1. Path Planning
Given a map and a goal location, path planning involves identifying a trajectory that will cause the robot to reach the goal location when executed. Path planning is a strategic problem-solving competence, as the robot must decide what to do over the long term to achieve its goals.
Path planning can be divided into two parts: the representation and the algorithm. Path planners first transform the robot’s environment into a structure that is suitable for path planning. Some common techniques include generalized Voronoi graphs, regular grids and Quadtrees. Path planning algorithms generally work on almost any configuration space representation, although some methods work better on certain representations. Figure 1 shows a Voronoi graph plotted in LabVIEW.
Figure 1. Voronoi Graph in LabVIEW
Since most representations can be converted into graphs, the path between the initial node and the goal node can be computed using graph search algorithms. Graph search algorithms are well understood by computer science, however, many of those algorithms require the program to visit each node on the graph to determine the shortest path between the initial and goal nodes. Visiting every node may be computationally tractable for a sparsely connected graph such as derived from a Voronoi diagram, but rapidly becomes computationally expensive for a highly connected graph such as from a regular grid.
2. Obstacle Avoidance
A path planner can only take into consideration the environment obstacles that are known to the robot in advance. During path execution the robot’s actual sensor values may disagree with expected values due to map inaccuracy or a dynamic environment. Therefore, it is critical that the robot modify its path in real time based on actual sensor values. This is where obstacle avoidance becomes important. Some common obstacle avoidance methods include the Bug algorithm and the Vector Field Histogram (VFH).
A straightforward path planning approach is to follow the contour of each obstacle in robot’s way and thus circumnavigate it. With Bug1, the robot fully circles the object, and then departs from the point with the shortest distance to the goal. This approach is inefficient but guarantees that the robot will reach any reachable goal. With Bug2, the robot begins to follow the object’s contour, but departs immediately when it is able to move directly toward the goal. Bug2 will have significantly shorter total robot travel, but it still not optimal.
Vector Field Histogram
One limitation of the Bug algorithm is that the robot's behavior at each instant is generally a function of only its most recent sensor readings. This can lead to problems where the robot's instantaneous sensor readings do not provide enough information for robust obstacle avoidance. The VFH techniques overcome this limitation by creating a local map of the environment around the robot. For obstacle avoidance, a polar histogram is generated which determines the steering direction. First, all openings large enough for the robot to pass through are identified. Next, a cost function is applied which takes into account the target direction, wheel orientation, and previous direction.
Figure 2. Front panel of a LabVIEW VI performing a Vector Field Histogram algorithm for obstacle avoidance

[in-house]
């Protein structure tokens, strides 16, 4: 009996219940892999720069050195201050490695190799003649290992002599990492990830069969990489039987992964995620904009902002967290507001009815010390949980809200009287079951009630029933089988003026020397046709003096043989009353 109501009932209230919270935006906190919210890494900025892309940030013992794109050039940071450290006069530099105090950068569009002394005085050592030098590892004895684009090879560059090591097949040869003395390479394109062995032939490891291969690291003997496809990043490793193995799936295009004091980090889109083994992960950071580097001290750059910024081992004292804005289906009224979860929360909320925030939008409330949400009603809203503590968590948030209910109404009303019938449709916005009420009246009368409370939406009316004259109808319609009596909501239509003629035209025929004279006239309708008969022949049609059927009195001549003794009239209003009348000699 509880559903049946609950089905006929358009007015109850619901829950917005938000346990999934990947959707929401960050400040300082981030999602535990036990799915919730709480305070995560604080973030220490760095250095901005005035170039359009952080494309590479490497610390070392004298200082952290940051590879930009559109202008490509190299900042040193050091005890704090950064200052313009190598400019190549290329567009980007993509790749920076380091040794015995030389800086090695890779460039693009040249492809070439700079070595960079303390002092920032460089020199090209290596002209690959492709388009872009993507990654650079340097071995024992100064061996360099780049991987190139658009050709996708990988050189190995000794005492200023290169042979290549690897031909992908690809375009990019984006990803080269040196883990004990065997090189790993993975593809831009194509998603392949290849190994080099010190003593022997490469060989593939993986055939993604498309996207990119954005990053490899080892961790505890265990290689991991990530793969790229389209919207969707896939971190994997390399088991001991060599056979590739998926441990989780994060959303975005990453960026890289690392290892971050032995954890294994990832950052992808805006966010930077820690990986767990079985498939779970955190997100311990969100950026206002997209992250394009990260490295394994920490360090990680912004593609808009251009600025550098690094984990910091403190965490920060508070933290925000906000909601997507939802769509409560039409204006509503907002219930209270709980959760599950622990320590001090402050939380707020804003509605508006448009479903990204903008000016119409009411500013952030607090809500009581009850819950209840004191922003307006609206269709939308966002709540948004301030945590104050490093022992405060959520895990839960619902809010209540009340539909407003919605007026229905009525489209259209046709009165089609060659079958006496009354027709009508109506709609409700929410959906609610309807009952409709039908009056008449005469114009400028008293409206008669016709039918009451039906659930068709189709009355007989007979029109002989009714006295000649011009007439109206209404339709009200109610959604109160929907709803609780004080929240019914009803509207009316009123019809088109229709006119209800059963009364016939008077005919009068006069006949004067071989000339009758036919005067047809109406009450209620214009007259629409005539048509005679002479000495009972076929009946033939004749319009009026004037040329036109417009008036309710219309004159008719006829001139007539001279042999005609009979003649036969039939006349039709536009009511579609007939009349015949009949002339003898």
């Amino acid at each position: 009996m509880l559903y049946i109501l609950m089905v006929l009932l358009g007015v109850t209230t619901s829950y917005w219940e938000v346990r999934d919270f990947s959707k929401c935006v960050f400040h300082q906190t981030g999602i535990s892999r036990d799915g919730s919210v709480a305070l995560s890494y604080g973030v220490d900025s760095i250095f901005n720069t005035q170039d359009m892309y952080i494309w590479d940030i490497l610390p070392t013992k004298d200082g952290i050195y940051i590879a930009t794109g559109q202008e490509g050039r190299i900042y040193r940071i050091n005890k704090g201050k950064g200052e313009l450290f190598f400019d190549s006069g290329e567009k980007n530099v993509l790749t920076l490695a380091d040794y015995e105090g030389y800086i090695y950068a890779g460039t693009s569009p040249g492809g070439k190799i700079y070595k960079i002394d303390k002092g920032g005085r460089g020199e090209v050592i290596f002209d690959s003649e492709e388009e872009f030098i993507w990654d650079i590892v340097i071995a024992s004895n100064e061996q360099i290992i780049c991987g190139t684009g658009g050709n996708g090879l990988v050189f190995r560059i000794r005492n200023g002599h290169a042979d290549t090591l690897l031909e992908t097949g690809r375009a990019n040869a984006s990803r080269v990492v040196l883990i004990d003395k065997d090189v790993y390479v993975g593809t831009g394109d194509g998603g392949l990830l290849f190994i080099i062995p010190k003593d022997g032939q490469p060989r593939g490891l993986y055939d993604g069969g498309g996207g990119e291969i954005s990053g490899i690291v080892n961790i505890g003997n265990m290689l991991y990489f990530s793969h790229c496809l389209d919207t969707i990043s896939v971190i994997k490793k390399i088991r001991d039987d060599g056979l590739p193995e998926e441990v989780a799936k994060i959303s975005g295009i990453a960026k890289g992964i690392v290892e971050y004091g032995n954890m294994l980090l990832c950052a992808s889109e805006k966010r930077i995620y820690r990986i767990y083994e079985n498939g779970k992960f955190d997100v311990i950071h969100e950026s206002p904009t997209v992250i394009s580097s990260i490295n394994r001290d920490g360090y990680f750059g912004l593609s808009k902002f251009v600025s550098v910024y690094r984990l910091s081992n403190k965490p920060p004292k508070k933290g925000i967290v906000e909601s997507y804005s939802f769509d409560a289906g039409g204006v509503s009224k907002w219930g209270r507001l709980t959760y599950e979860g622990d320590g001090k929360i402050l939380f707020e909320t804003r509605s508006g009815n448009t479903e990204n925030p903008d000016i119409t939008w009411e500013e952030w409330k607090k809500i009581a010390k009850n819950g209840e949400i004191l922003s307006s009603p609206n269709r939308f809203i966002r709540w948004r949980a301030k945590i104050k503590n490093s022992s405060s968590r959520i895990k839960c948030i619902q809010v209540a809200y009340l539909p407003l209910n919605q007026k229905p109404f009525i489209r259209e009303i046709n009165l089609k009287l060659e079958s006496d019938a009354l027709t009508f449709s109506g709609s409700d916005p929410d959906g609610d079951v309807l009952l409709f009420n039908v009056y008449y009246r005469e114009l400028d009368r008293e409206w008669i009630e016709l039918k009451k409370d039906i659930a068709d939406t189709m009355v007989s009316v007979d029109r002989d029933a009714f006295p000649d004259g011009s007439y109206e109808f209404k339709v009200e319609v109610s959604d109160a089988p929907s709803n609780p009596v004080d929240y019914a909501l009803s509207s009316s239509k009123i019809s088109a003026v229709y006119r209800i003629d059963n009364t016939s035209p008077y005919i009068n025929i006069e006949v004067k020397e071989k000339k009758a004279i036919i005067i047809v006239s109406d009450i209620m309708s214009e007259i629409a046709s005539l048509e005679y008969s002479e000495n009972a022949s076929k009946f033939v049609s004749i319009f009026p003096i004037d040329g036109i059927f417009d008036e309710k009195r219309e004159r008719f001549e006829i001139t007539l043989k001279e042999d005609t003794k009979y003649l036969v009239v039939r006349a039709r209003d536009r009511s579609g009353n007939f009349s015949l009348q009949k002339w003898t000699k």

3. Using Algorithms in LabVIEW
With LabVIEW you can choose the most effective syntax for developing algorithms, or you can use built-in tools to import algorithms written in text-based languages. Search algorithms and other robotics libraries that already exist in legacy code can be easily imported into LabVIEW, LabVIEW Real-Time and LabVIEW FPGA.
Call Library Function Node
LabVIEW users can leverage the Call Library Function Node to call DLLs on a Windows machine or a Real-Time embedded controller. This node is used to create an interface in LabVIEW to call existing libraries or new libraries specifically written for use with LabVIEW. The Call Library function node shown below takes in a four byte floating point number and returns its square.
Figure 3. The Call Library Function Node can be used in LabVIEW to import legacy code
The Formula Node can be used for algorithm development in both LabVIEW and LabVIEW Real-Time. The Formula Node is a convenient text-based node that is used to perform mathematical operations on the LabVIEW block diagram. You do not have to access any external code or applications, and you do not have to wire low-level arithmetic functions to create equations. In addition to text-based equation expressions, the Formula Node can accept text-based versions of if statements, while loops, for loops, and do loops, which are familiar to C programmers.
Figure 4. The Formula Node Uses a Syntax which is Familiar to C Programmers
Formula Nodes are useful for equations that have many variables or are otherwise complicated and for using existing text-based code. You can copy and paste the existing text-based code into a Formula Node rather than recreating it graphically.
The HDL Interface Node enables users to integrate algorithms or applications written in a hardware description language (HDL) into LabVIEW FPGA. You can enter HDL code directly into the HDL Interface Node, or you can refer to external HDL files. In the example shown below, an HDL input node includes VHDL code to add two 32-bit numbers and returns the result.
Figure 5. The HDL Node Allows Users to Import HDL Code in LabVIEW FPGA
To learn more about robotics, refer to the Robotics Fundamentals Series homepage at ni.com/zone.